“Then Jesus came to them and said, “All authority in heaven and on earth has been given to me. Therefore go and make disciples of all nations, baptizing them in the name of the Father and of the Son and of the Holy Spirit, and teaching them to obey everything I have commanded you. And surely I am with you always, to the very end of the age.”-Gospel of St. Matthew 28:18-20
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Amazon Review: “Scott Hahn’s central idea of covenant and kinship (family) proves to be a Rosetta Stone for Scriptural hieroglyphics, and a disarmingly simple one at that. Once you have glanced through this lens, you will never see the big picture of salvation history in the same way again….I know of no more authentically Biblical, more reliably Catholic, or more exciting theologian in the world today than Scott Hahn.” –Peter Kreeft, Professor of Philosophy, Boston College
- Hahn, Ph.D., Scott, A Father Who Keeps His Promises, pp. 93-110, Franciscan Media, Cincinnati, 1998
- Balentine, Samuel E., editor, The Oxford Encyclopedia of the Bible and Theology: Two-Volume Set, Vol. 1, p. 156, Oxford University Press, Oxford, England, 2015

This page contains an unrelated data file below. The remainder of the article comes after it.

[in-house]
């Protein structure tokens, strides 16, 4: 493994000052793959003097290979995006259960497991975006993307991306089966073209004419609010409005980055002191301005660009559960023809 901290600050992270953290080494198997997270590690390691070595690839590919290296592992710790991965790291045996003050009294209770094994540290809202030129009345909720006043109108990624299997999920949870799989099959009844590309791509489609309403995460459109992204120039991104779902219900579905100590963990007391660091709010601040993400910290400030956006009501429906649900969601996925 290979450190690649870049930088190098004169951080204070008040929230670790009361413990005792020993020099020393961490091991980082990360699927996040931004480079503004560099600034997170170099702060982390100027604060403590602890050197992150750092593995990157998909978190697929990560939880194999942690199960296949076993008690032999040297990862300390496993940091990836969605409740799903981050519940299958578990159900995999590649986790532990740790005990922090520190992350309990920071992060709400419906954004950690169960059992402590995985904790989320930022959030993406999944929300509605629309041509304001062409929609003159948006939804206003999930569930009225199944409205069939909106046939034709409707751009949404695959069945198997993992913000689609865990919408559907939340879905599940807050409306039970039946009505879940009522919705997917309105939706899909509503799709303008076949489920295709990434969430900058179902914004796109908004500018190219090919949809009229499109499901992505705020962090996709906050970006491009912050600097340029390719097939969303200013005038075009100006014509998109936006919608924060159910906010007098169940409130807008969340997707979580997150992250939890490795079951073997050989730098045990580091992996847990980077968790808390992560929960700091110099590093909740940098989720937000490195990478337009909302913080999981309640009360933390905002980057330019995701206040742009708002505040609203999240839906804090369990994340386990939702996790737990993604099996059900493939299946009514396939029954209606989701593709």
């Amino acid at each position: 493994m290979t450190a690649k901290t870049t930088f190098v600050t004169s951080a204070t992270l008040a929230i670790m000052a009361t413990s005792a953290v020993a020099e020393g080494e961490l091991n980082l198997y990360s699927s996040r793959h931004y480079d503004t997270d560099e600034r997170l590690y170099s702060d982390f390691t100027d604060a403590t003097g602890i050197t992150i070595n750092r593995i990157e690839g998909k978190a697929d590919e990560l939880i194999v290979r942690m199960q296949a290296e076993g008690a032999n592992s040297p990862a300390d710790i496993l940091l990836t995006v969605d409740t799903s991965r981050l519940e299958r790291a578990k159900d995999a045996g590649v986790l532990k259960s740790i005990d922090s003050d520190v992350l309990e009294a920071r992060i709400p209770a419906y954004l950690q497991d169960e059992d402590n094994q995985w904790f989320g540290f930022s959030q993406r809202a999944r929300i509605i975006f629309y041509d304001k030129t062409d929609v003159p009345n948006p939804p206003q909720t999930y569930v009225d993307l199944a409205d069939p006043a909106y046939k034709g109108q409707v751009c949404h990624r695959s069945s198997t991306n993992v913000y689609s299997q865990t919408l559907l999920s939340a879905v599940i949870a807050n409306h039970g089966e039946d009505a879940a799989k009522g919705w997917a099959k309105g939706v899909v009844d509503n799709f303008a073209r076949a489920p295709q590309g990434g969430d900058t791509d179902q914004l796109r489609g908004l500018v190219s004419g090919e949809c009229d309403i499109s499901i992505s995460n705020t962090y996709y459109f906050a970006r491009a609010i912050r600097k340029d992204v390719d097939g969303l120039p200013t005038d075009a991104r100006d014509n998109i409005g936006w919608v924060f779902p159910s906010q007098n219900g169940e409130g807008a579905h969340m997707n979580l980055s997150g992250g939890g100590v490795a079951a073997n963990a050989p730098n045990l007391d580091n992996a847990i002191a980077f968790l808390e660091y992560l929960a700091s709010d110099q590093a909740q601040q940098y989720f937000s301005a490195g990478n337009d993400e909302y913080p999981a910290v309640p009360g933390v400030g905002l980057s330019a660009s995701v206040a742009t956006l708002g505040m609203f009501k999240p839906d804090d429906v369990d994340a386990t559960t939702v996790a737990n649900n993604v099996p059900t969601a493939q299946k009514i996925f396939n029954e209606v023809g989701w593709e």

- Balentine, Samuel E., editor, The Oxford Encyclopedia of the Bible and Theology: Two-Volume Set, Vol. 1, p. 157
- Isaac, Erich. “Circumcision as a Covenant Rite.” Anthropos, vol. 59, no. 3/4, 1964, pp. 444–456. JSTOR, www.jstor.org/stable/40456422.
- Lizorkin-Eyzenberg, Dr. Eli, “What is the Difference Between Abram/Sarai and Abraham/Sarah?” Israel Bible Weekly, June 12, 2018, https://weekly.israelbiblecenter.com/the-meaning-of-the-hebrew-names
- Genesis 17:14
- Bernat, David, “Circumcision as Purification, The Torah – com, https://www.thetorah.com/article/circumcision-as-purification
- Romans 2:25-29, Colossians 2:11-12
- Hebrews 8
- Deuteronomy 10:12-17
Balentine, Samuel E., editor, The Oxford Encyclopedia of the Bible and Theology: Two-Volume Set, Oxford University Press, Oxford, England, 2015
De Mieroop, Van, A History of the Ancient Near East, ca. 3000-323 BC, 3rd Edition (Blackwell History of the Ancient World), Wiley-Blackwell, Hoboken, N.J., 2015
Hahn, Ph.D., Scott, A Father Who Keeps His Promises, Franciscan Media, Cincinnati, 1998
Hahn, Ph.D., Scott, Kinship by Covenant: A Canonical Approach to the Fulfillment of God’s Saving Promises, Yale University Press, New Haven, CT., 2009
Weinfeld, M., “Covenant Terminology in the Ancient Near East and Its Influence on the West.” Journal of the American Oriental Society, vol. 93, no. 2, 1973, pp. 190–199. JSTOR
Voegelin, Eric, Order and History, Vol. 1: Israel and Revelation, classic reprint hardcover, Forgotten Books Publishers, London, 2018